A magnetic moment is a quantity that represents the magnetic strength and orientation of a magnet or any other object that produces a magnetic field. More precisely, a magnetic moment refers to a magnetic dipole moment, the component of magnetic moment that can be represented by a magnetic dipole. A magnetic dipole is a magnetic north pole and a magnetic south pole separated by a small distance.

Magnetic dipole moments have dimensions of current times area or energy divided by magnetic flux density. The unit for dipole moment in metreâ€“kilogramâ€“ secondâ€“ampere is ampere-square metre. The unit in centimetreâ€“gramâ€“second electromagnetic system, is the erg (unit of energy) per gauss (unit of magnetic flux density). One thousand ergs per gauss equal one ampere-square metre.

Following is the table explaining other **dipole related concepts**

Electric Dipole |

Torque on an Electric Dipole in an Uniform Electric Field |

The Electric Field of a Dipole |

## Derivation of Magnetic Dipole Moment Formula

Magnetic Dipole moment- The magnetic field, **B** due to a current loop carrying a current i of radius, R at a distance l along its axis is given by:

B = \( \frac {Î¼_0 i R^2}{2(R^2~+~l^2 )^{\frac32}}\)

Now if we consider a point very far from the current loop such that l>>R, then we can approximate the field as:

B = \( \frac{Î¼_0 i R^2}{2l^3 \left( \left(\frac{R}{l} \right)^2~+~1\right)^\frac 32 }\) â‰ˆ \( \frac {Î¼_0 i R^2}{2l^3}\) Â â‰¡ \( \frac {Î¼_0}{4Ï€} \frac{2i (Ï€R^2)}{l^3}\)

Now, the area of the loop, A is

A = \( Ï€R^2 \)

Thus, the magnetic field can be written as

B = \( \frac {Î¼_0}{4Ï€} \frac Â {2i A}{l^3} \) Â = \( \frac {Î¼_0}{4Ï€ } \frac {2Î¼}{l^3} \)

We can write this new quantity Î¼ as a vector that points along the magnetic field, so that

**\( \overrightarrow{B}\) = \( \fracÂ {Î¼_0}{4Ï€} \frac {2 \overrightarrow{Î¼}}{l^3}\)**

Notice the astounding similarity to the Â electric dipole field:

**\( \overrightarrow{E}\) = \( \frac {1}{4 \pi \epsilon_0} \frac {2 \overrightarrow {p}}{r^3}\)**

Thus, we call this quantity \(\overrightarrow{Î¼}\) Â the magnetic dipole moment. Unlike electric fields, magnetic fields do not have â€˜charge â€˜counterparts. In other words there are no sources or sinks of magnetic fields, there can only be a dipole. Anything that can produce a magnetic field comes with both a source and a sink i.e. there is both a north pole and south pole. In many ways, the magnetic dipole is the fundamental unit that can produce a magnetic field.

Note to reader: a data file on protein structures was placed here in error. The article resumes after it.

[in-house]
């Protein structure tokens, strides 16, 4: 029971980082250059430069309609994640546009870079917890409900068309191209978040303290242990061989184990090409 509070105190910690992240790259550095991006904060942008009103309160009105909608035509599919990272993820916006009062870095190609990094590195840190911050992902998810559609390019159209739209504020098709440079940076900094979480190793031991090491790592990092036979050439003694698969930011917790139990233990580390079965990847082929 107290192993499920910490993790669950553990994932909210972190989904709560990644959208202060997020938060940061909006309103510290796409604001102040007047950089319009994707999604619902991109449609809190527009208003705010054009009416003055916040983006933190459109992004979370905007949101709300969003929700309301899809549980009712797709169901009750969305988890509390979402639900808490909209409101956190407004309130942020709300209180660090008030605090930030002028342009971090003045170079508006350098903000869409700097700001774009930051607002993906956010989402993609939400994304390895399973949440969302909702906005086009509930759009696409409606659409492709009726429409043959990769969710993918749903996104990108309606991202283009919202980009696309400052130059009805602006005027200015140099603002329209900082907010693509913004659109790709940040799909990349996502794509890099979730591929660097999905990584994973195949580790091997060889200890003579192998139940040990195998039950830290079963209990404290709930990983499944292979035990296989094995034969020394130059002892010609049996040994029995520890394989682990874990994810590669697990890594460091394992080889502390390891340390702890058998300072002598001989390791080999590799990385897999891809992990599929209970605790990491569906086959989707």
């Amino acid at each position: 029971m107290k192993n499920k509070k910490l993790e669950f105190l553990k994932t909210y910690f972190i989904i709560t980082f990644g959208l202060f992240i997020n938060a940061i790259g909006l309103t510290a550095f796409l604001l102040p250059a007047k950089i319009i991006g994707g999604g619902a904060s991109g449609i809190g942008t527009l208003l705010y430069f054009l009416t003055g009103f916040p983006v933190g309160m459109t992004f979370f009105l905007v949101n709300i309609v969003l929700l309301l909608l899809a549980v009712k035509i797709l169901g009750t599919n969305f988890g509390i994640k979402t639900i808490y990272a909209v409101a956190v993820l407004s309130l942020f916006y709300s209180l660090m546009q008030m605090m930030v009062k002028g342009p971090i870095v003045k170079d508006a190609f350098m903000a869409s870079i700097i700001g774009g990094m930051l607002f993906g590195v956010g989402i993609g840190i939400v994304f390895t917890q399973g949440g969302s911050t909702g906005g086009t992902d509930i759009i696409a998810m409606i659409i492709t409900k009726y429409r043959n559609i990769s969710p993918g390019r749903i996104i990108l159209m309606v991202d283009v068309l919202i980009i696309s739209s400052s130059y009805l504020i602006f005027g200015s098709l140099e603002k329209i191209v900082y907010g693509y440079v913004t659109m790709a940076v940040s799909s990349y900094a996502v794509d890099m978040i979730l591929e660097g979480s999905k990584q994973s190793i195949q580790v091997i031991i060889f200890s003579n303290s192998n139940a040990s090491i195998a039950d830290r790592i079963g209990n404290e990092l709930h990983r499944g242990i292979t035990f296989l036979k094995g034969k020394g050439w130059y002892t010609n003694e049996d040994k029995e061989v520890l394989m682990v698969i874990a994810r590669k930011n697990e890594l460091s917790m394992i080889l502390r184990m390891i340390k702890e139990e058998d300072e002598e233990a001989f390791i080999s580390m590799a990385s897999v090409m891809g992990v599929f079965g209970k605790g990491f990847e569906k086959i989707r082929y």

Most elementary particles behave intrinsically as magnetic dipoles. For example, the electron itself behaves as a magnetic dipole and has a Spin Magnetic Dipole moment. This magnetic moment is intrinsic as the electron has neither an area A (it is a point object) nor does it spin around itself, but is fundamental to the nature of the electronâ€™s existence.

We can generalize the magnetic moment for â€˜Nâ€™ turns of the wire loop as

**Î¼ = NiA**

The magnetic field lines of a current loop look similar to that of an idealized electric dipole:

If you have ever broken a magnet into two parts, you would have found that each piece forms a new magnet. The new pieces also contain a north and a south pole. You just canâ€™t seem to be able to obtain just a North Pole. Can you find the answer in this article?

### What is the Magnetic Dipole Moment of a Revolving Electron?

The magnetic dipole moment of a revolving electron is given as:

The current of an electron revolving around a heavy nucleus is given as:

\(I = \frac{e}{T}=\frac{e}{\frac{2\pi R}{V}}=\frac{eV}{2\pi R}\)The magnetic moment associated to the current of an electron revolving is given as:

\(\mu _{l}=I_{A}=\frac{eV}{2\pi R}\times \pi R^{2}=\frac{eVR}{2}\)Substituting the angular momentum of the revolving electron we get,

l = mVR

\(VR=\frac{l}{m}\)Therefore,Â \(\mu _{l}=\frac{el}{2m}\) \(\frac{\mu_{l}}{l}=\frac{e}{2m}\)

**The above equation is known as Gyromagnetic ratio.**

### How does an atom behave as a magnetic dipole?

The electrons in an atom revolve around the nucleus in a closed orbit. The orbit around the nucleus is equivalent to a current loop as the electrons are charged particles. The electrons revolve in anticlockwise while the current revolves in clockwise direction. This movement of electrons creates a south pole and north pole resulting in atom’s behaviour as a magnetic dipole.

### What is Magnetic Dipole Moment of a Current Loop?

The magnetic dipole moment of a current loop carrying current I with area A is given as the magnitude of m:

\(\left | m \right |\) = IA

The direction of the magnetic dipole moment is perpendicular to the plane of the current loop.

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